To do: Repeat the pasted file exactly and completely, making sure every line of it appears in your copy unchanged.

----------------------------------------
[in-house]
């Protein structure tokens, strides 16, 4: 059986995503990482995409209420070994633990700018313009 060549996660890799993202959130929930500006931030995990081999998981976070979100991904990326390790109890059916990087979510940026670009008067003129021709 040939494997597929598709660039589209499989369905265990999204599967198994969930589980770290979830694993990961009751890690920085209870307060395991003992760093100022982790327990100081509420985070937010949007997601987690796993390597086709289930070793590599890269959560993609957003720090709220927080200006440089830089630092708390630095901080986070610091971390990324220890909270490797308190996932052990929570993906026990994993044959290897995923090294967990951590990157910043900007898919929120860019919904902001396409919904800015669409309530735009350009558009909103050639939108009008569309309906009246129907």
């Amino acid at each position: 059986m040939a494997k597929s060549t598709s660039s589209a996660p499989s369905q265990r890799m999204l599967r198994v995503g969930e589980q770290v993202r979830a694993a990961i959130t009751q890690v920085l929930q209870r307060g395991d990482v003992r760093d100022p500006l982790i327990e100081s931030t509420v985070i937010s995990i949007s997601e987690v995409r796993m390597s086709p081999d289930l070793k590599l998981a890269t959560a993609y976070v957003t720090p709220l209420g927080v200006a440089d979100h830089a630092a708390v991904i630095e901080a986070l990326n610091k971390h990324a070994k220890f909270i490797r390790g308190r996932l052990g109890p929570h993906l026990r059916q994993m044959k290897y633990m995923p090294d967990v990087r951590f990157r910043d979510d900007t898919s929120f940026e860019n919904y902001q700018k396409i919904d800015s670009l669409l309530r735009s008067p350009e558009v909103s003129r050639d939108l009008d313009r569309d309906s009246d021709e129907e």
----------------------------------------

[in-house]
């Protein structure tokens, strides 16, 4: 059986995503990482995409209420070994633990700018313009 060549996660890799993202959130929930500006931030995990081999998981976070979100991904990326390790109890059916990087979510940026670009008067003129021709 040939494997597929598709660039589209499989369905265990999204599967198994969930589980770290979830694993990961009751890690920085209870307060395991003992760093100022982790327990100081509420985070937010949007997601987690796993390597086709289930070793590599890269959560993609957003720090709220927080200006440089830089630092708390630095901080986070610091971390990324220890909270490797308190996932052990929570993906026990994993044959290897995923090294967990951590990157910043900007898919929120860019919904902001396409919904800015669409309530735009350009558009909103050639939108009008569309309906009246129907």
């Amino acid at each position: 059986m040939a494997k597929s060549t598709s660039s589209a996660p499989s369905q265990r890799m999204l599967r198994v995503g969930e589980q770290v993202r979830a694993a990961i959130t009751q890690v920085l929930q209870r307060g395991d990482v003992r760093d100022p500006l982790i327990e100081s931030t509420v985070i937010s995990i949007s997601e987690v995409r796993m390597s086709p081999d289930l070793k590599l998981a890269t959560a993609y976070v957003t720090p709220l209420g927080v200006a440089d979100h830089a630092a708390v991904i630095e901080a986070l990326n610091k971390h990324a070994k220890f909270i490797r390790g308190r996932l052990g109890p929570h993906l026990r059916q994993m044959k290897y633990m995923p090294d967990v990087r951590f990157r910043d979510d900007t898919s929120f940026e860019n919904y902001q700018k396409i919904d800015s670009l669409l309530r735009s008067p350009e558009v909103s003129r050639d939108l009008d313009r569309d309906s009246d021709e129907e």